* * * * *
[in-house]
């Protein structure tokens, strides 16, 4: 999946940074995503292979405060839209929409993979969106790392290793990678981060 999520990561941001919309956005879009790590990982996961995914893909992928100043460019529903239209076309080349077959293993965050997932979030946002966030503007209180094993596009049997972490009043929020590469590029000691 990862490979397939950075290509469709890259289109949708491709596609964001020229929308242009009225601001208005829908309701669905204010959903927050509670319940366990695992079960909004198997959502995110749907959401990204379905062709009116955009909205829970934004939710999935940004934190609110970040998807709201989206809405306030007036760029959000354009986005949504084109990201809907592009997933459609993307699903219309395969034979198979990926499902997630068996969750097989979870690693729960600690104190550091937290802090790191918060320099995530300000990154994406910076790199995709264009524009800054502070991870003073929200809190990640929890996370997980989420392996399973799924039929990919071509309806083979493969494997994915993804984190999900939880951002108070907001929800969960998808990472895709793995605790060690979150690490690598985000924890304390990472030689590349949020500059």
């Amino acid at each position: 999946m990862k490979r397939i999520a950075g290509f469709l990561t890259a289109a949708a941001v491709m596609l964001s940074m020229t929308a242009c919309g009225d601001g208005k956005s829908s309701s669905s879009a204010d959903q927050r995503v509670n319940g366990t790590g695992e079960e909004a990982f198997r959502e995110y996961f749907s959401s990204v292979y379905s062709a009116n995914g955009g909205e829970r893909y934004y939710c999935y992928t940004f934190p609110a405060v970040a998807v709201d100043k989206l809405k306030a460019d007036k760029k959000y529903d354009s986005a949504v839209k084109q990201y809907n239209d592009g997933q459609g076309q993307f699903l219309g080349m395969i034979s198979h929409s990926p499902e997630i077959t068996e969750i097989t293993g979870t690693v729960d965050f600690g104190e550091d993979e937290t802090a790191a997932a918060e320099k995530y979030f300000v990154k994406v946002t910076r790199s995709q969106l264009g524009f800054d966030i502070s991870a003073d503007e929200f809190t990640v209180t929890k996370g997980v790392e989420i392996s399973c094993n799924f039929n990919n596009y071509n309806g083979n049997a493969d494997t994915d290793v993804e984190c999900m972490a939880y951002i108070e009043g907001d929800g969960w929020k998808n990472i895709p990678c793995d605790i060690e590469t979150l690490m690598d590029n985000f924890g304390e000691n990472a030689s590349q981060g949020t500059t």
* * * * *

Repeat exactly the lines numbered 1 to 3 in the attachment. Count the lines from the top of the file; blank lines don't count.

[in-house]
């Protein structure tokens, strides 16, 4: 999946940074995503292979405060839209929409993979969106790392290793990678981060 999520990561941001919309956005879009790590990982996961995914893909992928100043460019529903239209076309080349077959293993965050997932979030946002966030503007209180094993596009049997972490009043929020590469590029000691 990862490979397939950075290509469709890259289109949708491709596609964001020229929308242009009225601001208005829908309701669905204010959903927050509670319940366990695992079960909004198997959502995110749907959401990204379905062709009116955009909205829970934004939710999935940004934190609110970040998807709201989206809405306030007036760029959000354009986005949504084109990201809907592009997933459609993307699903219309395969034979198979990926499902997630068996969750097989979870690693729960600690104190550091937290802090790191918060320099995530300000990154994406910076790199995709264009524009800054502070991870003073929200809190990640929890996370997980989420392996399973799924039929990919071509309806083979493969494997994915993804984190999900939880951002108070907001929800969960998808990472895709793995605790060690979150690490690598985000924890304390990472030689590349949020500059």
């Amino acid at each position: 999946m990862k490979r397939i999520a950075g290509f469709l990561t890259a289109a949708a941001v491709m596609l964001s940074m020229t929308a242009c919309g009225d601001g208005k956005s829908s309701s669905s879009a204010d959903q927050r995503v509670n319940g366990t790590g695992e079960e909004a990982f198997r959502e995110y996961f749907s959401s990204v292979y379905s062709a009116n995914g955009g909205e829970r893909y934004y939710c999935y992928t940004f934190p609110a405060v970040a998807v709201d100043k989206l809405k306030a460019d007036k760029k959000y529903d354009s986005a949504v839209k084109q990201y809907n239209d592009g997933q459609g076309q993307f699903l219309g080349m395969i034979s198979h929409s990926p499902e997630i077959t068996e969750i097989t293993g979870t690693v729960d965050f600690g104190e550091d993979e937290t802090a790191a997932a918060e320099k995530y979030f300000v990154k994406v946002t910076r790199s995709q969106l264009g524009f800054d966030i502070s991870a003073d503007e929200f809190t990640v209180t929890k996370g997980v790392e989420i392996s399973c094993n799924f039929n990919n596009y071509n309806g083979n049997a493969d494997t994915d290793v993804e984190c999900m972490a939880y951002i108070e009043g907001d929800g969960w929020k998808n990472i895709p990678c793995d605790i060690e590469t979150l690490m690598d590029n985000f924890g304390e000691n990472a030689s590349q981060g949020t500059t």